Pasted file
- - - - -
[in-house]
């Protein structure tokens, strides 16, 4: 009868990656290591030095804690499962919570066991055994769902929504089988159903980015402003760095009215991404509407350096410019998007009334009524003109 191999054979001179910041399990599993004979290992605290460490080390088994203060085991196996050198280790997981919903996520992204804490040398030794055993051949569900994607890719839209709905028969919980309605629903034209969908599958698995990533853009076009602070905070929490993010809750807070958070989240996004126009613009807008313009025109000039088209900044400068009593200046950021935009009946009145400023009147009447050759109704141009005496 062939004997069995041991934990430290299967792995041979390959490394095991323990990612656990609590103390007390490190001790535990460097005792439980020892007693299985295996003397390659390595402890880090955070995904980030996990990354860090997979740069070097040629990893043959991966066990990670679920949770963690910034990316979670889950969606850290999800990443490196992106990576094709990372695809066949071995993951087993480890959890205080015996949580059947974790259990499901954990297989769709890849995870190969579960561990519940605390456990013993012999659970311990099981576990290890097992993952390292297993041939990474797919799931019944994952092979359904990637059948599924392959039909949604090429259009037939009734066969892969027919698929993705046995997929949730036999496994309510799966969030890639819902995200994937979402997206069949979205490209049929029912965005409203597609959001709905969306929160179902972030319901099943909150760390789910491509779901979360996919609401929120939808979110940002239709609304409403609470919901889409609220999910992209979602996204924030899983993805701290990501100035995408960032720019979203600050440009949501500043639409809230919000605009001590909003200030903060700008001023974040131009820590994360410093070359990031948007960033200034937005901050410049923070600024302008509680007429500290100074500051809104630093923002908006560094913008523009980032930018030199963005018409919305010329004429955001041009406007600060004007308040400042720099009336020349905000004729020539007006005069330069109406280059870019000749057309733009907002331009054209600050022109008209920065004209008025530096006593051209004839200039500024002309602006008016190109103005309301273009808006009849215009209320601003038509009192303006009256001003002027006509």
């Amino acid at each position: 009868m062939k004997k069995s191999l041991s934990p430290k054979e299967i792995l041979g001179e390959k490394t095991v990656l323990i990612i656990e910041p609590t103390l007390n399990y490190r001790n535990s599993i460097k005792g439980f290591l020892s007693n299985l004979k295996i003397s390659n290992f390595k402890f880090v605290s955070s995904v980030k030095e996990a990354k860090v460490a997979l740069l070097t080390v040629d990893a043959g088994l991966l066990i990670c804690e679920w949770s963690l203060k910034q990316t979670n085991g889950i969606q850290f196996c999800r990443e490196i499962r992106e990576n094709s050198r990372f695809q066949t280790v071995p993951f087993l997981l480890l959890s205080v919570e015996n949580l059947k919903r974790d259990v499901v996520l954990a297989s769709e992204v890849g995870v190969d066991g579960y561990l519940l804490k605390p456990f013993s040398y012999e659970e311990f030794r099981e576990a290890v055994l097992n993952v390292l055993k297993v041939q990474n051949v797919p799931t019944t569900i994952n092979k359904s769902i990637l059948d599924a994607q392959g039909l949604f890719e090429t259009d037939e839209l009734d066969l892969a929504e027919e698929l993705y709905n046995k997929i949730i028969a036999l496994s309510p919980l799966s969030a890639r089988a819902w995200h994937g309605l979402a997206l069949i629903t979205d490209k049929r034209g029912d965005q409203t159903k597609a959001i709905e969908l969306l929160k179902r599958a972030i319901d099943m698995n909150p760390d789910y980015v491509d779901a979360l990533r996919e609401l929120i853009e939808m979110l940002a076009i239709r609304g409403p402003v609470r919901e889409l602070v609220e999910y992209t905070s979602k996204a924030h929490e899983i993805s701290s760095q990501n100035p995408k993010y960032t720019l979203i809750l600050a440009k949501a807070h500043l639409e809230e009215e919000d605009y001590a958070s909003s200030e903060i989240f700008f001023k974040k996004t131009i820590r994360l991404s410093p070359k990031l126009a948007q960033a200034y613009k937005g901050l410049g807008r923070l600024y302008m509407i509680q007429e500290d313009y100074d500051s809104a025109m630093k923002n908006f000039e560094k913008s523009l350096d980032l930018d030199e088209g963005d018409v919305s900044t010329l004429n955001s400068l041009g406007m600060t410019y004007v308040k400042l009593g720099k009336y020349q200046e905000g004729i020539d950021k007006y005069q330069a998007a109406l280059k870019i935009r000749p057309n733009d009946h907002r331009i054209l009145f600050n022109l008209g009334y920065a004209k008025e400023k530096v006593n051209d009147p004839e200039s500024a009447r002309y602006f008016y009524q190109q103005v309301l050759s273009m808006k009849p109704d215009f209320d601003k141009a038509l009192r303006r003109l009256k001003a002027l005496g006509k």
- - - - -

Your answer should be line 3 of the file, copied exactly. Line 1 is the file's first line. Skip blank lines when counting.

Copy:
């Amino acid at each position: 009868m062939k004997k069995s191999l041991s934990p430290k054979e299967i792995l041979g001179e390959k490394t095991v990656l323990i990612i656990e910041p609590t103390l007390n399990y490190r001790n535990s599993i460097k005792g439980f290591l020892s007693n299985l004979k295996i003397s390659n290992f390595k402890f880090v605290s955070s995904v980030k030095e996990a990354k860090v460490a997979l740069l070097t080390v040629d990893a043959g088994l991966l066990i990670c804690e679920w949770s963690l203060k910034q990316t979670n085991g889950i969606q850290f196996c999800r990443e490196i499962r992106e990576n094709s050198r990372f695809q066949t280790v071995p993951f087993l997981l480890l959890s205080v919570e015996n949580l059947k919903r974790d259990v499901v996520l954990a297989s769709e992204v890849g995870v190969d066991g579960y561990l519940l804490k605390p456990f013993s040398y012999e659970e311990f030794r099981e576990a290890v055994l097992n993952v390292l055993k297993v041939q990474n051949v797919p799931t019944t569900i994952n092979k359904s769902i990637l059948d599924a994607q392959g039909l949604f890719e090429t259009d037939e839209l009734d066969l892969a929504e027919e698929l993705y709905n046995k997929i949730i028969a036999l496994s309510p919980l799966s969030a890639r089988a819902w995200h994937g309605l979402a997206l069949i629903t979205d490209k049929r034209g029912d965005q409203t159903k597609a959001i709905e969908l969306l929160k179902r599958a972030i319901d099943m698995n909150p760390d789910y980015v491509d779901a979360l990533r996919e609401l929120i853009e939808m979110l940002a076009i239709r609304g409403p402003v609470r919901e889409l602070v609220e999910y992209t905070s979602k996204a924030h929490e899983i993805s701290s760095q990501n100035p995408k993010y960032t720019l979203i809750l600050a440009k949501a807070h500043l639409e809230e009215e919000d605009y001590a958070s909003s200030e903060i989240f700008f001023k974040k996004t131009i820590r994360l991404s410093p070359k990031l126009a948007q960033a200034y613009k937005g901050l410049g807008r923070l600024y302008m509407i509680q007429e500290d313009y100074d500051s809104a025109m630093k923002n908006f000039e560094k913008s523009l350096d980032l930018d030199e088209g963005d018409v919305s900044t010329l004429n955001s400068l041009g406007m600060t410019y004007v308040k400042l009593g720099k009336y020349q200046e905000g004729i020539d950021k007006y005069q330069a998007a109406l280059k870019i935009r000749p057309n733009d009946h907002r331009i054209l009145f600050n022109l008209g009334y920065a004209k008025e400023k530096v006593n051209d009147p004839e200039s500024a009447r002309y602006f008016y009524q190109q103005v309301l050759s273009m808006k009849p109704d215009f209320d601003k141009a038509l009192r303006r003109l009256k001003a002027l005496g006509k």